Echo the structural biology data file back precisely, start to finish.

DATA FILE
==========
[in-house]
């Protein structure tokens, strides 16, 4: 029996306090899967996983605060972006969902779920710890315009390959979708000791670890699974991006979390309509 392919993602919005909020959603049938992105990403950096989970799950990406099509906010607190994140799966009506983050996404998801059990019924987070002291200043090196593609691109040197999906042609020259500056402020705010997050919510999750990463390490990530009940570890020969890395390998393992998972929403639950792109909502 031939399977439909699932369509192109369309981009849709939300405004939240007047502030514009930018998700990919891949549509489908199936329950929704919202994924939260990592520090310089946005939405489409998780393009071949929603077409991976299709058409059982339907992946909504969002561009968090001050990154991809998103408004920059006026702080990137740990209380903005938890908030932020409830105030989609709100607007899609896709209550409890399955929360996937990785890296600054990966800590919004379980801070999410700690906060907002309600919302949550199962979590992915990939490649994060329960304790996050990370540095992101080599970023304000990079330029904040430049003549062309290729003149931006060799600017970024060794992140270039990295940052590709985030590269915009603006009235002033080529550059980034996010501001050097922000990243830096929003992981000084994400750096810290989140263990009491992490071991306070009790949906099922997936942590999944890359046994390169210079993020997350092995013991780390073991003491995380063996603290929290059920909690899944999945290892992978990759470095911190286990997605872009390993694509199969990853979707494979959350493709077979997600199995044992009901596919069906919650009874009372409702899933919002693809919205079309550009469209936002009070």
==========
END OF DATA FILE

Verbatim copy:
[in-house]
């Protein structure tokens, strides 16, 4: 029996306090899967996983605060972006969902779920710890315009390959979708000791670890699974991006979390309509 392919993602919005909020959603049938992105990403950096989970799950990406099509906010607190994140799966009506983050996404998801059990019924987070002291200043090196593609691109040197999906042609020259500056402020705010997050919510999750990463390490990530009940570890020969890395390998393992998972929403639950792109909502 031939399977439909699932369509192109369309981009849709939300405004939240007047502030514009930018998700990919891949549509489908199936329950929704919202994924939260990592520090310089946005939405489409998780393009071949929603077409991976299709058409059982339907992946909504969002561009968090001050990154991809998103408004920059006026702080990137740990209380903005938890908030932020409830105030989609709100607007899609896709209550409890399955929360996937990785890296600054990966800590919004379980801070999410700690906060907002309600919302949550199962979590992915990939490649994060329960304790996050990370540095992101080599970023304000990079330029904040430049003549062309290729003149931006060799600017970024060794992140270039990295940052590709985030590269915009603006009235002033080529550059980034996010501001050097922000990243830096929003992981000084994400750096810290989140263990009491992490071991306070009790949906099922997936942590999944890359046994390169210079993020997350092995013991780390073991003491995380063996603290929290059920909690899944999945290892992978990759470095911190286990997605872009390993694509199969990853979707494979959350493709077979997600199995044992009901596919069906919650009874009372409702899933919002693809919205079309550009469209936002009070």